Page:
Do I sense a feeling that shrubs are coming back into fashion? Or at least that perhaps the New Perennial revolution has just gone a little too far? Over the last few years I have seen the odd article, one by Roy Lancaster and one by Dan Pearson on the basic theme of ‘let’s not forget shrubs’ and Gardens Illustrated have even commissioned Dan to write a series about them.
Back in the day, well, let’s say the late 1980s, shrubs dominated garden centres and nurseries, with perennials relegated to horrid little plastic bags in cardboard boxes for a few spring months. We had to fight to get perennials their place in the sun of the sales area. Now it is the other way round. Most GCs and nurseries carry only the most basic range of rather predictable shrubs clearly designed to appeal to bored suburban gardeners: bright flowers, variegation and compact habit compulsory. The number of specialist nurseries doing a decent range has greatly diminished and there has been a massive cull of woody plants from The Plant Finder.
The reasons are perhaps not difficult to imagine:
- perennials fit smaller gardens,
- they often achieve a ‘final effect’ in two years,
- they are completely unthreatening to the nervous gardener, except for the odd runner like Euphorbia cyparissias (which clearly terrifies the nervous or the tidy-minded),
- they don’t need complicated pruning, or a “what am I going to do, shall I get a man in?” kind of panic attack when they get too big,
- finally, big point, perennials are much cheaper for nurseries to produce; let’s face it, most perennial nurseries buy in their stock as tiny plugs, pot ‘em and flog ‘em, whilst the real specialists (some might say the only real nurseries) who actually propagate their own stock (shock horror – very few do these days) can always take a sharp spade to unsold perennials at the end of the year, pot up and re-sell – can’t do that with shrubs.
The perennial take-over, for which I must admit, I have something to be responsible for, ignores these factors:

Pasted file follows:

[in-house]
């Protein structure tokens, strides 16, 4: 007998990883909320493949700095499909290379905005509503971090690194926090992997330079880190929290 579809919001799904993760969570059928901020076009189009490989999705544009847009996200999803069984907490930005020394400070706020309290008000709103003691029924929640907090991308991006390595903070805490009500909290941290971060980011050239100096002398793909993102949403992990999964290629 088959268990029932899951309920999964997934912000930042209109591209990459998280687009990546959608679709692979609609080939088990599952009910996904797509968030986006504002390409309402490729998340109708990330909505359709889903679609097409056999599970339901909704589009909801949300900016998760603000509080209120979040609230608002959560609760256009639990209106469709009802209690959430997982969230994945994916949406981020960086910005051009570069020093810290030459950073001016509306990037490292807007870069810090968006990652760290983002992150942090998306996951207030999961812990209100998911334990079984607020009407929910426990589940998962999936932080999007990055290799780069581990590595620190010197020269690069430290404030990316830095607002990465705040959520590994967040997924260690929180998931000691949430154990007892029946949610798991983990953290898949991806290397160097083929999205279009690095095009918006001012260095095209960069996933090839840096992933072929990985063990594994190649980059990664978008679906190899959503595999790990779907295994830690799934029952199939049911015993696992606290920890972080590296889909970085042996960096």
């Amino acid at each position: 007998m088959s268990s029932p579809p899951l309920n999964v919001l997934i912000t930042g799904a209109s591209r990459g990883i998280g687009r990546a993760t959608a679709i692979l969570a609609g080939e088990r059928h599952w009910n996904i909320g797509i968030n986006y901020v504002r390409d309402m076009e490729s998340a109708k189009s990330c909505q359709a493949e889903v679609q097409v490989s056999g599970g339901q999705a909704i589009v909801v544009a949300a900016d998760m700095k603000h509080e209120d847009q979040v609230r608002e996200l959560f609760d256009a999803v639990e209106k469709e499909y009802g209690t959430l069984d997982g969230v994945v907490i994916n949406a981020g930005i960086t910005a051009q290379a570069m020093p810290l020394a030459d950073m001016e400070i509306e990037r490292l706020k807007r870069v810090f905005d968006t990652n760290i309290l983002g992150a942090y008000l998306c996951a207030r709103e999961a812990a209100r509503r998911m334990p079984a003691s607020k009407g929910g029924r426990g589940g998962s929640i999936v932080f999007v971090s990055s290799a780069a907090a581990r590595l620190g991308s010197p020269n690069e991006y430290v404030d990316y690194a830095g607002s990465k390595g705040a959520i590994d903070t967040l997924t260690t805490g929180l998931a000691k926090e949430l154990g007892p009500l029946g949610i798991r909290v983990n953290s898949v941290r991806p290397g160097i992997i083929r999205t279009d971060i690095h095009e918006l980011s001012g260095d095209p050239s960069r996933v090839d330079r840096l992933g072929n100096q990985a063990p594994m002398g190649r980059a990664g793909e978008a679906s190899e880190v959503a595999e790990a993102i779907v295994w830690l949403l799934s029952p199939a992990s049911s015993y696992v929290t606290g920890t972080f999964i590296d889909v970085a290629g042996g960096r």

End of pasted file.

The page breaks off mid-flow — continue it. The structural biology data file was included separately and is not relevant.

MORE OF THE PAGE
- after the big winter cut-back there is nowt to look at,
- few perennials flower in spring,
- what does perform in spring flowers so low down the garden can look rather flat,
- no bird nests in a perennial.
This last is an important bio-diversity point, as garden wildlife benefits more than anything else on a diversity of habitat – for which woody plants are essential.
Part of the problem with shrubs is how you manage them. Most have a blob-like shape which creates problems in small spaces if allowed to get too big. The response so often is mindless cutting back to turn an amorphous blob into a kind of sub-spherical blob which does not flower properly – which rather defeats the object of growing it in the first place. Unless you are Mexican, in which case you cut it into a cube. Or a Mexican employed by a US landscape company (or should I say vegetation control company) in which case you cut it into a very tight sphere with plenty of bare wood showing. One of the recent developments which disturbs me, with the banks of ‘green cement’ planting installed by unimaginative landscape architects working for penny-pinching clients in much British corporate planting, is the increasing tendency to annually cut it all back to a ‘shape’. Sometimes this is done quite artistically. Sometimes. But in sustainability terms it is appalling – all that fuel to power the hedge trimmers. What’s wrong with the plant’s natural shape?
So, yes, perhaps this is the problem. Management. Some ideas, all of which require a bit more than mindless trimming:
- Knowledge and skill required: prune properly, usually after flowering, keeping the basic plant shape but not letting it get too big.
- Bravery required: cut down to base when it gets too big, and let it regenerate. Most shrubs regenerate from the base very well (this will be the subject of a later blog). It will look very bare but not for long.
- Creativity required: take out lower branches, revealing lower stems – sometimes attractive in their own right, but allow those straight vigorous new ones to shoot up from the base to gradually regenerate the plant. There will now be space for underplanting with bulbs and perennials, and there is a good chance you will have overcome the ‘amorphous blob’ problem.
Finally – the shrub revival now has its Bible: Jim Gardiner, RHS Director of Horticulture has an incredibly thorough new reference book out on shrubs – 1700 species and cultivars. A ‘does what it says on the tin’ book, basic information plus photographs – photographs which do give you a very good feel of growth habit, size and shape, not just ‘grow me, I’m pretty, the art editor likes me’ type illustrations. It should prove to be very useful for a new generation prepared to slip the odd shrub in amongst the perennials.
Check out my own blog at: http://noels-garden.blogspot.com/
and more to read on my Amazon page, including essays, interviews and more on Kindle.
Coming soon! Dig, Plant and Bitch, the Soap Opera for Gardeners.